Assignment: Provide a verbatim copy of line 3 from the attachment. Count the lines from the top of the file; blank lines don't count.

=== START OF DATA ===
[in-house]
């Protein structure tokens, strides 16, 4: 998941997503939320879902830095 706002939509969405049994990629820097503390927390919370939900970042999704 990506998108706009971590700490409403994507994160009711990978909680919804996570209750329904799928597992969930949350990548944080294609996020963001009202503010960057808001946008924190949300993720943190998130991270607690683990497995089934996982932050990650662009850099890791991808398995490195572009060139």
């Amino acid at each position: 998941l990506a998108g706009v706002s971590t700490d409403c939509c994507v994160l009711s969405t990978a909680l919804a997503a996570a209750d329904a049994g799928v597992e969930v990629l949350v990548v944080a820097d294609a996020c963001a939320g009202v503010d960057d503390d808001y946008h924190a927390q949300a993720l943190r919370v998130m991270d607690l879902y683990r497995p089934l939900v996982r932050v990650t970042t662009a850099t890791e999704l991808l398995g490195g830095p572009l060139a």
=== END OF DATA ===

């Amino acid at each position: 998941l990506a998108g706009v706002s971590t700490d409403c939509c994507v994160l009711s969405t990978a909680l919804a997503a996570a209750d329904a049994g799928v597992e969930v990629l949350v990548v944080a820097d294609a996020c963001a939320g009202v503010d960057d503390d808001y946008h924190a927390q949300a993720l943190r919370v998130m991270d607690l879902y683990r497995p089934l939900v996982r932050v990650t970042t662009a850099t890791e999704l991808l398995g490195g830095p572009l060139a």